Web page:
Although the article lists 10 reasons to eliminate FICA, there are two fundamental reasons:
*FICA is the most regressive tax in American history, widening the Gap by punishing the low and middle-income groups, while leaving the rich untouched, and
*The federal government, being Monetarily Sovereign, neither needs nor uses FICA to support Social Security and Medicare.
This article addresses the questions:
*Does the economy benefit when the rich afford better health care than the rest of Americans?
*Aside from improved health care, what are the other economic effects of “Medicare for everyone?”
*How much would it cost taxpayers?
*Who opposes it?”
3. PROVIDE AN ECONOMIC BONUS TO EVERY MAN, WOMAN AND CHILD IN AMERICA, AND/OR EVERY STATE, A PER CAPITA ECONOMIC BONUS (The JG (Jobs Guarantee) vs the GI (Guaranteed Income) vs the EB) Or institute a reverse income tax.
This article is the fifth in a series about direct financial assistance to Americans:

Why Modern Monetary Theory’s Employer of Last Resort is a bad idea. Sunday, Jan 1 2012
MMT’s Job Guarantee (JG) — “Another crazy, rightwing, Austrian nutjob?” Thursday, Jan 12 2012
Why Modern Monetary Theory’s Jobs Guarantee is like the EU’s euro: A beloved solution to the wrong problem. Tuesday, May 29 2012
“You can’t fire me. I’m on JG” Saturday, Jun 2 2012

Economic growth should include the “bottom” 99.9%, not just the .1%, the only question being, how best to accomplish that. Modern Monetary Theory (MMT) favors giving everyone a job. Monetary Sovereignty (MS) favors giving everyone money. The five articles describe the pros and cons of each approach.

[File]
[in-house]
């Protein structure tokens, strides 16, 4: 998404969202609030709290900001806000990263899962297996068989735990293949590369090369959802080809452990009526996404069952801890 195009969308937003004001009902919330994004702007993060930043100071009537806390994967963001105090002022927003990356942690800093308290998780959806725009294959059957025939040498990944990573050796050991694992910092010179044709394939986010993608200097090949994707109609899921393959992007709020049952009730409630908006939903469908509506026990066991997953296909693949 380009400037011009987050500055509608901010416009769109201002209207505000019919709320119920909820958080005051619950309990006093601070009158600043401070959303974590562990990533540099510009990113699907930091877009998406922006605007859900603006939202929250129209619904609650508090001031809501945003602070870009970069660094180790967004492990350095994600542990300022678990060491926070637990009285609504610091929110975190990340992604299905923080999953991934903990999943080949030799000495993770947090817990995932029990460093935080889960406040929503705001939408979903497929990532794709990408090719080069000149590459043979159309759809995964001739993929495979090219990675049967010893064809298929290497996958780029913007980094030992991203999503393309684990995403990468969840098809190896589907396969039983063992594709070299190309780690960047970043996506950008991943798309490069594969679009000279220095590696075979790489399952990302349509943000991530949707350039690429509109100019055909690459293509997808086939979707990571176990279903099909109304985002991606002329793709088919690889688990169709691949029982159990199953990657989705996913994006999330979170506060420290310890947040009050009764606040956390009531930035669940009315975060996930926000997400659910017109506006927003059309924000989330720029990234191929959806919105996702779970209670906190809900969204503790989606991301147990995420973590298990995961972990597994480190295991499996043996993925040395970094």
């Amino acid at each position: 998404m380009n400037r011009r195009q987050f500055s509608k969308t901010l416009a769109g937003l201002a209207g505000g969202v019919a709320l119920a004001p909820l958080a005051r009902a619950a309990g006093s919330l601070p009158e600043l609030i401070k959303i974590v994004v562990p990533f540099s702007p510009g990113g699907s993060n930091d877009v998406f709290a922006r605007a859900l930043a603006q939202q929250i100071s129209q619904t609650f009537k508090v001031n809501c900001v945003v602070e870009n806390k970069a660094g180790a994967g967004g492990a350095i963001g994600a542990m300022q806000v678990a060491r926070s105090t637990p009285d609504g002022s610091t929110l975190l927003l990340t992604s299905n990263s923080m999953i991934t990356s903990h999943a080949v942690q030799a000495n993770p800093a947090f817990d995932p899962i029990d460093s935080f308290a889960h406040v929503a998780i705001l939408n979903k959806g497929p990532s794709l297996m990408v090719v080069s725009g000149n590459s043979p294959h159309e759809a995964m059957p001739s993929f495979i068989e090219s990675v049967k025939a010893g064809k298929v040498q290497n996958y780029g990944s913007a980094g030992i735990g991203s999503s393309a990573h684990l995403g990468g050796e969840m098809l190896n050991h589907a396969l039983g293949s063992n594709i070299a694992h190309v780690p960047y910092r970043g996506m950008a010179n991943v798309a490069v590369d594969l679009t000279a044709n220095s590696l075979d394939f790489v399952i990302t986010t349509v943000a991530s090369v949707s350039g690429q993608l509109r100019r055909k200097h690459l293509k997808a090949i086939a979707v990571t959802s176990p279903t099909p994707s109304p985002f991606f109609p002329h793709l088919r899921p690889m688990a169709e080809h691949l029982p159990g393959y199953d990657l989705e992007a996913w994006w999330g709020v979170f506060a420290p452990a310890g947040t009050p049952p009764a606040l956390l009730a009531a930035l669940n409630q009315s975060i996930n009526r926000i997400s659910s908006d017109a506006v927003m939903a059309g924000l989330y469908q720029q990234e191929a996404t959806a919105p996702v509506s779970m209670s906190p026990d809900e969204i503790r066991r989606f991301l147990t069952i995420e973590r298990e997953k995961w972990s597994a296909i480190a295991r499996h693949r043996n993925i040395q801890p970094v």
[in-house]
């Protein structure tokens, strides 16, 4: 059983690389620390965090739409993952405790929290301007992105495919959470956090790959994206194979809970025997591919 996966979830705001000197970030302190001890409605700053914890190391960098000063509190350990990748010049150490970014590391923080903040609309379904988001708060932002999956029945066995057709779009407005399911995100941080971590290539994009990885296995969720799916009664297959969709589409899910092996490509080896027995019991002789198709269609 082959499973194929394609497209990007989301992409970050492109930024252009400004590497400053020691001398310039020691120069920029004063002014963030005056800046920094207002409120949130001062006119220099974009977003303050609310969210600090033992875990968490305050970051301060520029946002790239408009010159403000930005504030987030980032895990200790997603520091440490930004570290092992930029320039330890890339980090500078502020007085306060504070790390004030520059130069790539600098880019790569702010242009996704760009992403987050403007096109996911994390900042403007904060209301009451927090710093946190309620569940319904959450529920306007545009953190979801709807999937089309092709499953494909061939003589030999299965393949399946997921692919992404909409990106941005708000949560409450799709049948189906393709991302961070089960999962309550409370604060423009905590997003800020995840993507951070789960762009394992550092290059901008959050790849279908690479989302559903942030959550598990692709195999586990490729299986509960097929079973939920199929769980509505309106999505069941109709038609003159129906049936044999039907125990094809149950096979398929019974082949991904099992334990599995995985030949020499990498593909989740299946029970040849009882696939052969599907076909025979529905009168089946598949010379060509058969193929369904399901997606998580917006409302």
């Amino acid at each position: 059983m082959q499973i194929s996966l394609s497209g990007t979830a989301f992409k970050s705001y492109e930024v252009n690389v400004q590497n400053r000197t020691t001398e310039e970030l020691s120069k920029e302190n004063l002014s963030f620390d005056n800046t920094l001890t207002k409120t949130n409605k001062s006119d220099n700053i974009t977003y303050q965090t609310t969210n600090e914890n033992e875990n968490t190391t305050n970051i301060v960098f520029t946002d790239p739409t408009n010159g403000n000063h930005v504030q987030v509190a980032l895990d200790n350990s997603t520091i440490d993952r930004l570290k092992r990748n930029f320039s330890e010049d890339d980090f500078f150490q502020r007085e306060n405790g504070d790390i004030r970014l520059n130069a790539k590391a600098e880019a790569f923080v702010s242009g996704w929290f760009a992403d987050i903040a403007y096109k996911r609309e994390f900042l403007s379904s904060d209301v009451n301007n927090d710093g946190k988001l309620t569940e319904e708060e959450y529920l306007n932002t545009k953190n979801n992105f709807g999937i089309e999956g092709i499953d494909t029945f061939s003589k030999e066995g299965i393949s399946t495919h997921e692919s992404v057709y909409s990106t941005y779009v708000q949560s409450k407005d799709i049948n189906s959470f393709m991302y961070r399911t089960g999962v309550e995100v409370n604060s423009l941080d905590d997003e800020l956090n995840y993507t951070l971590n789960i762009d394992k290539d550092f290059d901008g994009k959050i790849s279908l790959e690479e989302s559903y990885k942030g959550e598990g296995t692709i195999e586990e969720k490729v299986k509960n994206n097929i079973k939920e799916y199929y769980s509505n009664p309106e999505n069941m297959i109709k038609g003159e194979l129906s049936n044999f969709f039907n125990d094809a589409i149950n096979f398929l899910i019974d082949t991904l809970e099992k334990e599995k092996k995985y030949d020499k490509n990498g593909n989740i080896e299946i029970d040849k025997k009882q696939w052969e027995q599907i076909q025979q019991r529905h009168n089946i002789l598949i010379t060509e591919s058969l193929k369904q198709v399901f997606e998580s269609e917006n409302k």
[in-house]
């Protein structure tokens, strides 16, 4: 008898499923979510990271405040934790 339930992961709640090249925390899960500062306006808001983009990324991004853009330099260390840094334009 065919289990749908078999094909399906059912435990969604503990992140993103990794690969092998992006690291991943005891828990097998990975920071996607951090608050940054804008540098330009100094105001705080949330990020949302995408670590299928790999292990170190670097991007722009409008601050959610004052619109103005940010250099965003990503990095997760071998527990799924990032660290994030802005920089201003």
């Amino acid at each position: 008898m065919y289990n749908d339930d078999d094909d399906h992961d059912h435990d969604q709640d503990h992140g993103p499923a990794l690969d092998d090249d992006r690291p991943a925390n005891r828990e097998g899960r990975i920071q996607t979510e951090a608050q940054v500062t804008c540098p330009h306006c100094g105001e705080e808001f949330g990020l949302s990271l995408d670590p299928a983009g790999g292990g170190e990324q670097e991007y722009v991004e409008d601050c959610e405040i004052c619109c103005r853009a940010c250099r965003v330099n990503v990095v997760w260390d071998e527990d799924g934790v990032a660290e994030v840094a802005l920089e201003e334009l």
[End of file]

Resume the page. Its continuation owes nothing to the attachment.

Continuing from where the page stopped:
4. FREE EDUCATION (INCLUDING POST-GRAD) FOR EVERYONEFive reasons why we should eliminate school loans
Monetarily non-sovereign State and local governments, despite their limited finances, support grades K-12. That level of education may have been sufficient for a largely agrarian economy, but not for our currently more technical economy that demands greater numbers of highly educated workers.
Because state and local funding is so limited, grades K-12 receive short shrift, especially those schools whose populations come from the lowest economic groups. And college is too costly for most families.
An educated populace benefits a nation, and benefiting the nation is the purpose of the federal government, which has the unlimited ability to pay for K-16 and beyond.
Even were schooling to be completely free, many young people cannot attend, because they and their families cannot afford to support non-workers. In a foundering boat, everyone needs to bail, and no one can take time off for study.